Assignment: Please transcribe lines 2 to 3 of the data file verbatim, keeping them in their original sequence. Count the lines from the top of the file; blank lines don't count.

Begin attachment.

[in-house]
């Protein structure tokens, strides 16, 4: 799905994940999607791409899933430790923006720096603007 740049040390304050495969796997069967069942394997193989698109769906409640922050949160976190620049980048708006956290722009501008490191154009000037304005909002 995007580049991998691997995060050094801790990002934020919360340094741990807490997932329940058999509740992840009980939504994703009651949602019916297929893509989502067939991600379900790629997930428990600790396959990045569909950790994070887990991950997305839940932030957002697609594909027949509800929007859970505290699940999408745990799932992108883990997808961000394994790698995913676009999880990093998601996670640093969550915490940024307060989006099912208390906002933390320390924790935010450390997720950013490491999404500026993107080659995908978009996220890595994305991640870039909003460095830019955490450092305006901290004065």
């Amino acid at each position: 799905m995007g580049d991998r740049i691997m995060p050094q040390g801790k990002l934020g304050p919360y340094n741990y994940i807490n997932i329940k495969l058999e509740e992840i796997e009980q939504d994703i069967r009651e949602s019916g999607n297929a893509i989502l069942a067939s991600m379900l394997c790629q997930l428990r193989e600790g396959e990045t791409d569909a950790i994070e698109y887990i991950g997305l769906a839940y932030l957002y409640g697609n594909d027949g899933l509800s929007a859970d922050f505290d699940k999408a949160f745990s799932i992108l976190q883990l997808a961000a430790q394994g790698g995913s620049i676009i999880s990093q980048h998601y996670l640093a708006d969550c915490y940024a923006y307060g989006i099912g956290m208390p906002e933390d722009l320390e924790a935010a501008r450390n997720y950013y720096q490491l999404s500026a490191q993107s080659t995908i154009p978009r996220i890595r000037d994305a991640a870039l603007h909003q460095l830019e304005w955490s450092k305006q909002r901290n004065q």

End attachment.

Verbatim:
């Protein structure tokens, strides 16, 4: 799905994940999607791409899933430790923006720096603007 740049040390304050495969796997069967069942394997193989698109769906409640922050949160976190620049980048708006956290722009501008490191154009000037304005909002 995007580049991998691997995060050094801790990002934020919360340094741990807490997932329940058999509740992840009980939504994703009651949602019916297929893509989502067939991600379900790629997930428990600790396959990045569909950790994070887990991950997305839940932030957002697609594909027949509800929007859970505290699940999408745990799932992108883990997808961000394994790698995913676009999880990093998601996670640093969550915490940024307060989006099912208390906002933390320390924790935010450390997720950013490491999404500026993107080659995908978009996220890595994305991640870039909003460095830019955490450092305006901290004065």
């Amino acid at each position: 799905m995007g580049d991998r740049i691997m995060p050094q040390g801790k990002l934020g304050p919360y340094n741990y994940i807490n997932i329940k495969l058999e509740e992840i796997e009980q939504d994703i069967r009651e949602s019916g999607n297929a893509i989502l069942a067939s991600m379900l394997c790629q997930l428990r193989e600790g396959e990045t791409d569909a950790i994070e698109y887990i991950g997305l769906a839940y932030l957002y409640g697609n594909d027949g899933l509800s929007a859970d922050f505290d699940k999408a949160f745990s799932i992108l976190q883990l997808a961000a430790q394994g790698g995913s620049i676009i999880s990093q980048h998601y996670l640093a708006d969550c915490y940024a923006y307060g989006i099912g956290m208390p906002e933390d722009l320390e924790a935010a501008r450390n997720y950013y720096q490491l999404s500026a490191q993107s080659t995908i154009p978009r996220i890595r000037d994305a991640a870039l603007h909003q460095l830019e304005w955490s450092k305006q909002r901290n004065q």